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Examines how violence has been conceptually and rhetorically put to use in continental social theory.
Images of violence enjoy a particular privilege in contemporary continental philosophy, one manifest in the ubiquity of violent metaphors and the prominence of a kind of rhetorical investment in violence as a motif. Such images have also informed, constrained, and motivated recent continental feminist theory. In Violence and the Philosophical Imaginary, Ann V. Murphy takes note of wide-ranging references to the themes of violence and vulnerability in contemporary theory. She considers the ethical and political implications of this language of violence with the aim of revealing other ways in which identity and the social bond might be imagined, and encourages some critical distance from the images of violence that pervade philosophical critique.
“…a concise and insightful exploration of the motif of violence within twentieth- and twenty-first-century continental philosophy … Violence and the Philosophical Imaginary is an essential addition to recent rereadings of Beauvoir’s oeuvre, especially her ethical period writings … a precisely written and important book for anyone interested in feminist ethics, violence, or contemporary continental philosophy.” — Hypatia
“In short, Murphy’s exciting book returns our attention to the ambiguity of our precarious lives and the overflowing imaginaries that animate them; we move from descriptive to prescriptive claims only through exercising critical restraint, such that we might do justice to our lived complexity.” — APA Newsletter
“Violence and the Philosophical Imaginary makes a unique and remarkable contribution to contemporary discussions of violence. What is unique about the approach of the book is that, from a position squarely on the side of nonviolence, Ann Murphy embarks on a critical analysis of critiques of violence. This is as brave as it is necessary.” — Rosalyn Diprose, author of Corporeal Generosity: On Giving with Nietzsche, Merleau-Ponty, and Levinas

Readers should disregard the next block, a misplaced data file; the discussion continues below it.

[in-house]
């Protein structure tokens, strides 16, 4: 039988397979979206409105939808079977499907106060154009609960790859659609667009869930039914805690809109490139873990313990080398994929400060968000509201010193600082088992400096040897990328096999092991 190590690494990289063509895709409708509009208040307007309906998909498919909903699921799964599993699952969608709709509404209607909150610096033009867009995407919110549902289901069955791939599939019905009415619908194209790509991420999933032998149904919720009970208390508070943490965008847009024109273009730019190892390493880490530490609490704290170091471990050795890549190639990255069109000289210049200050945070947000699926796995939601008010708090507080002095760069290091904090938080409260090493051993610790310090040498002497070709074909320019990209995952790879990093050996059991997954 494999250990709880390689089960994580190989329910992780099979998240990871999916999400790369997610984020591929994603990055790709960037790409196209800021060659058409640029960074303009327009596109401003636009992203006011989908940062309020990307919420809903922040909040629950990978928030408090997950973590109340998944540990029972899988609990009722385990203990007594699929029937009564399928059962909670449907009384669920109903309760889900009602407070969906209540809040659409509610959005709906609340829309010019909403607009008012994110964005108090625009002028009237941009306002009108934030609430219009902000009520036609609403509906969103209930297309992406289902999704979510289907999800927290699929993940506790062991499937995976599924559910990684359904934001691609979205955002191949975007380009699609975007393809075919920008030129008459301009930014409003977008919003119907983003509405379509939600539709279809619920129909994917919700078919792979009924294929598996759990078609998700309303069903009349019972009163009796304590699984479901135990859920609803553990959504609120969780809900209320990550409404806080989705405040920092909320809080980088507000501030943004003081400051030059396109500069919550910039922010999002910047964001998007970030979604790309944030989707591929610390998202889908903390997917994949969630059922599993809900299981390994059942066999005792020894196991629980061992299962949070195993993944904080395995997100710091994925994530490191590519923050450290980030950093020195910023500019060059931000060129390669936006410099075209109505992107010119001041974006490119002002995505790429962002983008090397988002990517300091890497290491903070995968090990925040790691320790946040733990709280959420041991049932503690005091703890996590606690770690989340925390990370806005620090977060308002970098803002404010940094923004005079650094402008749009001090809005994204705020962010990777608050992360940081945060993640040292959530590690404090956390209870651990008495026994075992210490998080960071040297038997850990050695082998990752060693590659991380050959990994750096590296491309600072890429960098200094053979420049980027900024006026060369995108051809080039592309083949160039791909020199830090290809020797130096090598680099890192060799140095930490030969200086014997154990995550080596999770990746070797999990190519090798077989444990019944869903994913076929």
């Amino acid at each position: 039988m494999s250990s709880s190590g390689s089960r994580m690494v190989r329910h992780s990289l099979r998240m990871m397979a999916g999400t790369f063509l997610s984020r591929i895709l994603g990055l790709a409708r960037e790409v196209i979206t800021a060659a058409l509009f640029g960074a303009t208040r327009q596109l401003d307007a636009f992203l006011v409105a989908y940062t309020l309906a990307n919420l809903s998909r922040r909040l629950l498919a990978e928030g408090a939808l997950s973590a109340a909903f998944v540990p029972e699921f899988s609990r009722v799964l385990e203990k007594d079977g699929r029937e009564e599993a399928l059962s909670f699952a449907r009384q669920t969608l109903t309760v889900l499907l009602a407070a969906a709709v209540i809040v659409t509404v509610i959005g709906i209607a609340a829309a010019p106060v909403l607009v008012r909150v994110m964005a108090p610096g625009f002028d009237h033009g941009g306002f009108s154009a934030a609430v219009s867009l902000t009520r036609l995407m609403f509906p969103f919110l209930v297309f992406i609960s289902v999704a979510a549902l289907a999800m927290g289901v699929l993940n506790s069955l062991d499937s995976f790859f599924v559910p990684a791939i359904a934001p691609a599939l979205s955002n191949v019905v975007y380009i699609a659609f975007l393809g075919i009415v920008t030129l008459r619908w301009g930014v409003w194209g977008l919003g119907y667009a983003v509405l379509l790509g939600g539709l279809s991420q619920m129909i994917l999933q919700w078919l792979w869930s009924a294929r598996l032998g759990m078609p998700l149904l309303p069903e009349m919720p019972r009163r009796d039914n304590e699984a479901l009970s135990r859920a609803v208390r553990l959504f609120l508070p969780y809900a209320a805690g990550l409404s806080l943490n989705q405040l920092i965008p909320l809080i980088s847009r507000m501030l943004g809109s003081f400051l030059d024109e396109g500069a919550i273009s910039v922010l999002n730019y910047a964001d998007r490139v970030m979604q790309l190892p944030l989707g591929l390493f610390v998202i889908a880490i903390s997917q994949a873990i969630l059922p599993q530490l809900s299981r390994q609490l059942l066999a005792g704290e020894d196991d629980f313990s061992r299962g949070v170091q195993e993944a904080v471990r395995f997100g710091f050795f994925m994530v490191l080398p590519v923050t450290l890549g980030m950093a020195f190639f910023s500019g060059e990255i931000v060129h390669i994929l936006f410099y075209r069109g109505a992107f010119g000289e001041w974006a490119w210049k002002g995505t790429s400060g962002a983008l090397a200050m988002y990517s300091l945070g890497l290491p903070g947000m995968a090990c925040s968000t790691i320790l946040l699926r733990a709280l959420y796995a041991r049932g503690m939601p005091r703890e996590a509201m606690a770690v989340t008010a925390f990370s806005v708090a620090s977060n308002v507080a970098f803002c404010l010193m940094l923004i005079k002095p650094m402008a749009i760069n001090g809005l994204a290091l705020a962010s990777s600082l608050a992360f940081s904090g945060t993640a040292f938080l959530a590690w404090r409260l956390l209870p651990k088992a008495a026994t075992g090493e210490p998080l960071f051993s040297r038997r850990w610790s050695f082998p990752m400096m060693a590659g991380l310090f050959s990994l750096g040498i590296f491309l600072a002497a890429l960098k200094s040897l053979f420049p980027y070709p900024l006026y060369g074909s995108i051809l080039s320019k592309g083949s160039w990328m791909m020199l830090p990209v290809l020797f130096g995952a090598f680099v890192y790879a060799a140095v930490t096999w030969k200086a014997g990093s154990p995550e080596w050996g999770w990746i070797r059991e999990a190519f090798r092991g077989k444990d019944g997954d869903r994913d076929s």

Ann V. Murphy is Assistant Professor of Philosophy at Fordham University.
Table of Contents
PART ONE: Violence, Reflexivity, Critique
1. Thinking in Images
Violence and the Philosophical Imaginary
Feminism and the Motif of Violence
Genealogy and Violence
2. Philosophy’s Shame
Shame and the Philosophical Imaginary
Philosophy and Its Others
Shame and the Discourse on Difference
3. Violence, Visibility, and Identity Politics
Philosophy, Identity, and Violence
The Defense of Identity Politics
The Visible and the Real
Sexuality and Spectacle
PART TWO: Vulnerability, Ambiguity, Responsibility
4. The Provocations of Vulnerability
Feminist Philosophy and the Vulnerable Body
Ethical Ambiguity and Corporeal Vulnerability
A Phenomenology of Touch
Framing Violence and Vulnerability
5. What’s in a Name? Imagining Vulnerability Otherwise
Uniqueness and the Human
An Ethics of the Singular
6. Assuming Ambiguity: The Body and Ethical Life
Ambiguity in Beauvoir’s Early Work
Freedom and Violence